Castro Verde Biosphere Reserve

©Castro Verde Biosphere Reserve

The Castro Verde Biosphere Reserve is located in southern Portugal, in the hinterland of the Baixo Alentejo region, in the long and extense plains of the Beja district, in the heart of the Campo Branco. The extensive and plain surface of Castro Verde is dominated by open and continuous fields where cereal fields, fallows, natural grasslands (meadows) and fields with leguminous plants prevail. With a little sloping relief, which is around 200 meters above sea level, this agricultural matrix is only interrupted

occasionally by old olive groves and recent vineyards, sporadic tree (alone or in small groups), patches of shrubby and/or arborous natural vegetation and freshwater wetlands. Of the faunal species, a structured and diverse bird community of around two hundred species stands out.

The area has a population of 7,276 inhabitants (2011). The mining complex of Neves-Corvo, one of the major massive sulphide (pyrite) mineral deposits of the Iberian Pyrite Belt, operating since 1988, stands out as a major employer, involving a community of about 2,200 workers between the surface and the extraction wells.

Designation date:
2017
Administrative authorities: Council Management of Castro Verde Biosphere Reserve
Surface area (terrestrial and marine):  56,944.22 ha
Core area(s):  6,005.22 ha
Buffer zone(s):  26,562.70 ha
Transition area(s):  24,376.30 ha

Location
Midpoint:
  37°41’49”N – 8°1’29”W

Ecological Characteristics

©Castro Verde Biosphere Reserve
Great Bustard (Otis tarda)

The proposed Castro Verde Biosphere Reserve holds the most important cereal steppe area of Portugal which, in turn, is one of the most representative of the Iberian Peninsula and all of Europe. Cereal steppe or pseudo-steppe is one of the most threatened rural landscapes of the Mediterranean region. the area has a predominantly flat territory of sub-humid to dry ombroclimate and is in the most part in the termomediterranean level, and in some places reaches the mesomediterranean level.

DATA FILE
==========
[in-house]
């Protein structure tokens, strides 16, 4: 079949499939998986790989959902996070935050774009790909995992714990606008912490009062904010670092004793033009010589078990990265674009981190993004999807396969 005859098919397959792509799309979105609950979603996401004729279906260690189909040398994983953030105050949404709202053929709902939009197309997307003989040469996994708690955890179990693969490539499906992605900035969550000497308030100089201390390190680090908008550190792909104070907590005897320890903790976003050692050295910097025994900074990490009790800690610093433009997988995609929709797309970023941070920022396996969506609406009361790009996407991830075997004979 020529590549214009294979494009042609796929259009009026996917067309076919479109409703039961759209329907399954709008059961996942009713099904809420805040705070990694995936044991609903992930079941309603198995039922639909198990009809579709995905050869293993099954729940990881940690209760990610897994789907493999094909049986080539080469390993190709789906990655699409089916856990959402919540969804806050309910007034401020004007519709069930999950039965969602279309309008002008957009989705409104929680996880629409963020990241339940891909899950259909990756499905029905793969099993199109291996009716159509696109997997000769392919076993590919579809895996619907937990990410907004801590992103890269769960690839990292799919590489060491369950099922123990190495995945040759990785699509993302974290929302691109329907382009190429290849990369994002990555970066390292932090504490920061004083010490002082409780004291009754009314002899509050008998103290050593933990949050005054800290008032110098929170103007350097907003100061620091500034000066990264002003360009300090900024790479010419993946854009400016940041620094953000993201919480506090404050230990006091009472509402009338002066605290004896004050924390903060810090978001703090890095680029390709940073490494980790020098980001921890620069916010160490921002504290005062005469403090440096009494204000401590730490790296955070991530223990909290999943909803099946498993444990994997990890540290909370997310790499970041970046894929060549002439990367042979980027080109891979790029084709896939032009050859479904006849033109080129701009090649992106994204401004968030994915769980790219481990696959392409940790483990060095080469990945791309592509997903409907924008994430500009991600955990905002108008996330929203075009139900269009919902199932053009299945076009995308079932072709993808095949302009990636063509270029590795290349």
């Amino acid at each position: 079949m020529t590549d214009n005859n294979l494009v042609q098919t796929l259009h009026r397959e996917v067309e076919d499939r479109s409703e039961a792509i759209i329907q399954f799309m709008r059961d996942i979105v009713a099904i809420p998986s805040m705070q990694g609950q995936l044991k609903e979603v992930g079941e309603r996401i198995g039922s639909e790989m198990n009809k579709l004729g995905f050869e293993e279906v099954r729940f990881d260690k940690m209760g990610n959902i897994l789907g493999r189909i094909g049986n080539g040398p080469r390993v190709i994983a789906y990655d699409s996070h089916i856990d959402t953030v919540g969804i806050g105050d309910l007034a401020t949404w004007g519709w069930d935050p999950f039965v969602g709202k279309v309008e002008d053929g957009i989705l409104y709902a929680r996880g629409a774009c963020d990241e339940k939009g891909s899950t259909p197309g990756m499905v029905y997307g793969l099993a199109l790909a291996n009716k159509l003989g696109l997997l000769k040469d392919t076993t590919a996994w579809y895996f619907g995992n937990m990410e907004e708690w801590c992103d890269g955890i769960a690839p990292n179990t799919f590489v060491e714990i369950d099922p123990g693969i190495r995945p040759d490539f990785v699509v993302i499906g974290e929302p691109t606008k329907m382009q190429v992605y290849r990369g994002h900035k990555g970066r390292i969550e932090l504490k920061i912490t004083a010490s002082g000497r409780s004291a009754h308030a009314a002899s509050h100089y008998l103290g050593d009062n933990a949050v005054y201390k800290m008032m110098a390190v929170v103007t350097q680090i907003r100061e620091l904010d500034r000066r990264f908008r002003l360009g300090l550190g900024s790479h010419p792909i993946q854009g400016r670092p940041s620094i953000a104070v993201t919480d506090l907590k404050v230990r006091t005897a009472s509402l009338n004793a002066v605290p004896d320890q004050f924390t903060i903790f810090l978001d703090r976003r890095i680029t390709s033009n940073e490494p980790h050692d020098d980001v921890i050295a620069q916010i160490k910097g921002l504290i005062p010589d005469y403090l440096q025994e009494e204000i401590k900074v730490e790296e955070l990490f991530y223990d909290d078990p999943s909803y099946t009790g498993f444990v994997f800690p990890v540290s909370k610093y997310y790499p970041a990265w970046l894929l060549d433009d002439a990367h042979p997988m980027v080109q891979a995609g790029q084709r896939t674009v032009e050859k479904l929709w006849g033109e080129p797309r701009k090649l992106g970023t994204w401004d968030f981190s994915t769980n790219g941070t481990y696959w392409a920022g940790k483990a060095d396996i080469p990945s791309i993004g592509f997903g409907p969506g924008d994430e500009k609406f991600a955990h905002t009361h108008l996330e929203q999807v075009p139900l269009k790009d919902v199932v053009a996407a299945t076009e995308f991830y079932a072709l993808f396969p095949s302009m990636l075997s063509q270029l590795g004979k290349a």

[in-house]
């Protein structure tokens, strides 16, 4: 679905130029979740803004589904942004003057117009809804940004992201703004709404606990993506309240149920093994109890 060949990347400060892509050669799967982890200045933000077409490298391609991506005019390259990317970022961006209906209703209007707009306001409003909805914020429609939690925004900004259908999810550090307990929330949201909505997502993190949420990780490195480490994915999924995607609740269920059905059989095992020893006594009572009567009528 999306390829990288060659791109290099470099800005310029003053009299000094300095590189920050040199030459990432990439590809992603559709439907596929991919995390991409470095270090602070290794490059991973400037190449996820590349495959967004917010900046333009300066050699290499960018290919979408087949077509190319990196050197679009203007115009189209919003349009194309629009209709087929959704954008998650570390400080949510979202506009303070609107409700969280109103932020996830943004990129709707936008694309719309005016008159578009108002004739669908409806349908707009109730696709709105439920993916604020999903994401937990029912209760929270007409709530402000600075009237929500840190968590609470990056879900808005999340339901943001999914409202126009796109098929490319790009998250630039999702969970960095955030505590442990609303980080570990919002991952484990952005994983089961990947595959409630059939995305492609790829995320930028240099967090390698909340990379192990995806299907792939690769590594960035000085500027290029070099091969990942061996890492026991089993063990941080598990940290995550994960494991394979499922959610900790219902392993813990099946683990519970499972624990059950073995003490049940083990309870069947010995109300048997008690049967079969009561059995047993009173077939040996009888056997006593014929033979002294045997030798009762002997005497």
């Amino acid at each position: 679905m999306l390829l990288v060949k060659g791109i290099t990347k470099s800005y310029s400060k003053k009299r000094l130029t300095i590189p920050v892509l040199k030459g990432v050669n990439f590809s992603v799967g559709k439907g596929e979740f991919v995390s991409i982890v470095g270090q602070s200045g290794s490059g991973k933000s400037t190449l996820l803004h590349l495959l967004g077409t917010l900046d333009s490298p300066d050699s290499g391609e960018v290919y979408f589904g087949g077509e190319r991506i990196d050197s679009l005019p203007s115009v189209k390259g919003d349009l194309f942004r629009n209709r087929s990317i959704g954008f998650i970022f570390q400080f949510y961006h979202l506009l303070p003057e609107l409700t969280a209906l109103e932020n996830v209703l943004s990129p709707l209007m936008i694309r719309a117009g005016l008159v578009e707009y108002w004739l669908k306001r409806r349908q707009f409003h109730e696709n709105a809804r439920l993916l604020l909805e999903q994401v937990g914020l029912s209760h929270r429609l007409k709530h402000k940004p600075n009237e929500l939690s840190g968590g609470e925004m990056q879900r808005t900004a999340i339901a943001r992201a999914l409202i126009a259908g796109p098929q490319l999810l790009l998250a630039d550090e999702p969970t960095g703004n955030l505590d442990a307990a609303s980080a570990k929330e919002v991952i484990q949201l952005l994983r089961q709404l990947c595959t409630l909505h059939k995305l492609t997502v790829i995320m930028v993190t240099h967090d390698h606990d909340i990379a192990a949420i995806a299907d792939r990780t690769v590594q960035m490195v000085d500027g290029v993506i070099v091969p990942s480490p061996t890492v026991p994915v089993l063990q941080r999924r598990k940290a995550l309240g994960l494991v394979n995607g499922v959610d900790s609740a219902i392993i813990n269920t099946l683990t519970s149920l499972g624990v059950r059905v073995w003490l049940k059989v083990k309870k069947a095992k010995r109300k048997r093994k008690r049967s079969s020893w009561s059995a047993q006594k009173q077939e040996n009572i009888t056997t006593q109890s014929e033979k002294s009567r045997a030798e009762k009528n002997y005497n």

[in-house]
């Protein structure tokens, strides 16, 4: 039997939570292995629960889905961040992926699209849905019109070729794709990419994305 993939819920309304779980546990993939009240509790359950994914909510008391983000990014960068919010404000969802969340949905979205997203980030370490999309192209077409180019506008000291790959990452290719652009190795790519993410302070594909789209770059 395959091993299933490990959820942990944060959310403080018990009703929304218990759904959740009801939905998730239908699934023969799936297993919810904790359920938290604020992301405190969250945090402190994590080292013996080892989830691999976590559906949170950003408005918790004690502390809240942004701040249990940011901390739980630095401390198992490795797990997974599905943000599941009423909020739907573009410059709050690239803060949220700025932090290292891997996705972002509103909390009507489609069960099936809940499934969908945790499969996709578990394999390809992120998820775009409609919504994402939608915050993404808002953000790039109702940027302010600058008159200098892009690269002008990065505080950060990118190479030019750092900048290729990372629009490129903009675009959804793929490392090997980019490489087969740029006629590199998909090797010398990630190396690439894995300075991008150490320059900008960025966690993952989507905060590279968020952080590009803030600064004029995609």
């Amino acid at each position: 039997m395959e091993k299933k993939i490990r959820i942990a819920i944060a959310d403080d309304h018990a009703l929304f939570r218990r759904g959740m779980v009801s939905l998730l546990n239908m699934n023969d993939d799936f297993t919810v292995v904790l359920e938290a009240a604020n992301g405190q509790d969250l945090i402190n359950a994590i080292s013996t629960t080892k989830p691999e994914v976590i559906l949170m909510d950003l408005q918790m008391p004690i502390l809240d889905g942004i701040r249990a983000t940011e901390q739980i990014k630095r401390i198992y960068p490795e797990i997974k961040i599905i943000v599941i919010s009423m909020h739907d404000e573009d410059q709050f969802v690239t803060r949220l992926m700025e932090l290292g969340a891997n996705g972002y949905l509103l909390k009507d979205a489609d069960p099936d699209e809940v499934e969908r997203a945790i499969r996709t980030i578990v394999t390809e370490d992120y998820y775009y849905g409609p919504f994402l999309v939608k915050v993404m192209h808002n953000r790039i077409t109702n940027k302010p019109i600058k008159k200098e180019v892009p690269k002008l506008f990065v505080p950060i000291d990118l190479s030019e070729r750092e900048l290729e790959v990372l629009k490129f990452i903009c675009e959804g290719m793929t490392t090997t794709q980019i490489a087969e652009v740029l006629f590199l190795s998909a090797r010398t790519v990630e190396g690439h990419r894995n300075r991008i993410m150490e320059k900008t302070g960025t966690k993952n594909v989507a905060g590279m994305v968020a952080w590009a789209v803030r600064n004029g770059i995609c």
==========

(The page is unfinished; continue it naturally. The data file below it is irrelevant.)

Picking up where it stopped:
The list of plant species includes trees and shrubs of plain, leathery and persistent leaves, like the Holm Oak and the Cork Oak (confined to sparse “montado” areas, especially of Holm Oak), the Nerium oleander (mainly present near the few steep valleys where humidity is still present), various schists and aromatic plants like Lavander (Lavandula sp.), Thyme (Thynus sp.) and Rosemary (Lavandula stoechas). The area has a high degree of endemisms in its flora, with 11 Iberian and Mediterranean endemisms. There is also the presence of two rare Lusitanian endemisms, Linaria ricardoi and Armeria neglecta, unique species in the world, which occur only in the region where the Biosphere Reserve is inserted (Alentejo).

Of the faunal species, a structured and diverse bird community of around two hundred species stands out. These include steppe birds such as Great Bustard (Otis tarda), Black-bellied sandgrouse (Pterocles orientalis) and Montagu’s Harrier (Circus pygargus). Fauna registers as well 8 Iberian endemisms. Of these, there is the emblematic Iberian Imperial Eagle (Aquila adalberti), one of the most endangered birds of prey in Europe and one of the rarest in the world. the low degree of humanization and the presence of Wild Rabbit (Oryctolagus cuniculus) make the territory of the proposed biosphere reserve a place which is capable of hosting, even occasionally, the Iberian lynx (Lynx pardinus).

 

Socio-Economic Characteristics

©Castro Verde Biosphere Reserve
Cante Alentejano (UNESCO Intangible Cultural Heritage)

With an estimated population of 7,276 inhabitants (National Census of 2011) and an area of 569.4 km2, the proposed biosphere reserve has a low population density (12.8 inhabitants/km2). Much of the population is in the town of Castro Verde (4,199 inhabitants), and the rest is distributed in a score of small and medium-sized villages (2,755 inhabitants) and some isolated houses, regionally designated as “montes alentejanos” (totaling 322 people).

Despite of the fact that the employment associated with the agricultural activity has declined in recent decades, extensive farming dryland cereals continued to be made, to which livestock is associated as a way to maximize sources of income.

The mining complex of Neves-Corvo stands out as a major employer in the region. It is one of the most important mining centers in Europe and one of the most important extractive industries of Portugal. The employer role of this industry in all the activities and services connected to it, as well as trade, construction and public works, have been instrumental in the reorganization and revitalization of the local economy.

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Last updated in June 2017

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